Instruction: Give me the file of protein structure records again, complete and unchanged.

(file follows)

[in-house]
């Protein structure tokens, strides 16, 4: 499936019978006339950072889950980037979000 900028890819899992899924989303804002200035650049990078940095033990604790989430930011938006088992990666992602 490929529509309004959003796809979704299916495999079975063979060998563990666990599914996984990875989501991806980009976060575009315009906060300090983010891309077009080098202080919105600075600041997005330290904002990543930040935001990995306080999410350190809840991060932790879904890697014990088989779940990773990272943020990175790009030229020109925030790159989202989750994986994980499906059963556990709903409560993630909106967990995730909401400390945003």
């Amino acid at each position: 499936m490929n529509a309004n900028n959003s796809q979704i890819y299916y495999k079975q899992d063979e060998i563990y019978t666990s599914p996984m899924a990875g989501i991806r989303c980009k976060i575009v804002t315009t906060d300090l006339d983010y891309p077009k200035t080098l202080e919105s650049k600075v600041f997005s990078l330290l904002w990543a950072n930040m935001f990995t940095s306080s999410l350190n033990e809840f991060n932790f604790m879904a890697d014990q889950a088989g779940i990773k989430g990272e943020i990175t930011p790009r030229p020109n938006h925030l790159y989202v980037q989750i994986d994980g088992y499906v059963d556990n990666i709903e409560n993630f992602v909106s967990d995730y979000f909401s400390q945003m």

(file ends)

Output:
[in-house]
């Protein structure tokens, strides 16, 4: 499936019978006339950072889950980037979000 900028890819899992899924989303804002200035650049990078940095033990604790989430930011938006088992990666992602 490929529509309004959003796809979704299916495999079975063979060998563990666990599914996984990875989501991806980009976060575009315009906060300090983010891309077009080098202080919105600075600041997005330290904002990543930040935001990995306080999410350190809840991060932790879904890697014990088989779940990773990272943020990175790009030229020109925030790159989202989750994986994980499906059963556990709903409560993630909106967990995730909401400390945003």
């Amino acid at each position: 499936m490929n529509a309004n900028n959003s796809q979704i890819y299916y495999k079975q899992d063979e060998i563990y019978t666990s599914p996984m899924a990875g989501i991806r989303c980009k976060i575009v804002t315009t906060d300090l006339d983010y891309p077009k200035t080098l202080e919105s650049k600075v600041f997005s990078l330290l904002w990543a950072n930040m935001f990995t940095s306080s999410l350190n033990e809840f991060n932790f604790m879904a890697d014990q889950a088989g779940i990773k989430g990272e943020i990175t930011p790009r030229p020109n938006h925030l790159y989202v980037q989750i994986d994980g088992y499906v059963d556990n990666i709903e409560n993630f992602v909106s967990d995730y979000f909401s400390q945003m």